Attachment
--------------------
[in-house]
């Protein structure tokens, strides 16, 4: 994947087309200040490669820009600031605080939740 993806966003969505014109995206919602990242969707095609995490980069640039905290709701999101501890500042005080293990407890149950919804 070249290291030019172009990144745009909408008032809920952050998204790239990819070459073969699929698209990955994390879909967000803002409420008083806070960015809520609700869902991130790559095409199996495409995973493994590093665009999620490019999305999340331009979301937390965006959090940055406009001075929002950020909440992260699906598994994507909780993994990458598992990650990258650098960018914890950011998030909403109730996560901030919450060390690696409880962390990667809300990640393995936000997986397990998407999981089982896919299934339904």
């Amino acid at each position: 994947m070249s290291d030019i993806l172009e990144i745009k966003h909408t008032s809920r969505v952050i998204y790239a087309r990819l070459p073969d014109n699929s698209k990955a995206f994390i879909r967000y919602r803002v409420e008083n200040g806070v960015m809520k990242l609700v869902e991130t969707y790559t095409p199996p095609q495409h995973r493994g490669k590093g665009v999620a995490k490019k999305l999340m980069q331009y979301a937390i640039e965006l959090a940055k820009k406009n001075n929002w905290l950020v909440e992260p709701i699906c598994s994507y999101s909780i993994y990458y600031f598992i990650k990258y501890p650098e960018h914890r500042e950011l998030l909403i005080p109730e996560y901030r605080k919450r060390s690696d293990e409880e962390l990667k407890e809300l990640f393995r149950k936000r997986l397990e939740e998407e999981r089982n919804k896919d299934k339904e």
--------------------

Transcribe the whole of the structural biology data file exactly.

[in-house]
């Protein structure tokens, strides 16, 4: 994947087309200040490669820009600031605080939740 993806966003969505014109995206919602990242969707095609995490980069640039905290709701999101501890500042005080293990407890149950919804 070249290291030019172009990144745009909408008032809920952050998204790239990819070459073969699929698209990955994390879909967000803002409420008083806070960015809520609700869902991130790559095409199996495409995973493994590093665009999620490019999305999340331009979301937390965006959090940055406009001075929002950020909440992260699906598994994507909780993994990458598992990650990258650098960018914890950011998030909403109730996560901030919450060390690696409880962390990667809300990640393995936000997986397990998407999981089982896919299934339904």
């Amino acid at each position: 994947m070249s290291d030019i993806l172009e990144i745009k966003h909408t008032s809920r969505v952050i998204y790239a087309r990819l070459p073969d014109n699929s698209k990955a995206f994390i879909r967000y919602r803002v409420e008083n200040g806070v960015m809520k990242l609700v869902e991130t969707y790559t095409p199996p095609q495409h995973r493994g490669k590093g665009v999620a995490k490019k999305l999340m980069q331009y979301a937390i640039e965006l959090a940055k820009k406009n001075n929002w905290l950020v909440e992260p709701i699906c598994s994507y999101s909780i993994y990458y600031f598992i990650k990258y501890p650098e960018h914890r500042e950011l998030l909403i005080p109730e996560y901030r605080k919450r060390s690696d293990e409880e962390l990667k407890e809300l990640f393995r149950k936000r997986l397990e939740e998407e999981r089982n919804k896919d299934k339904e």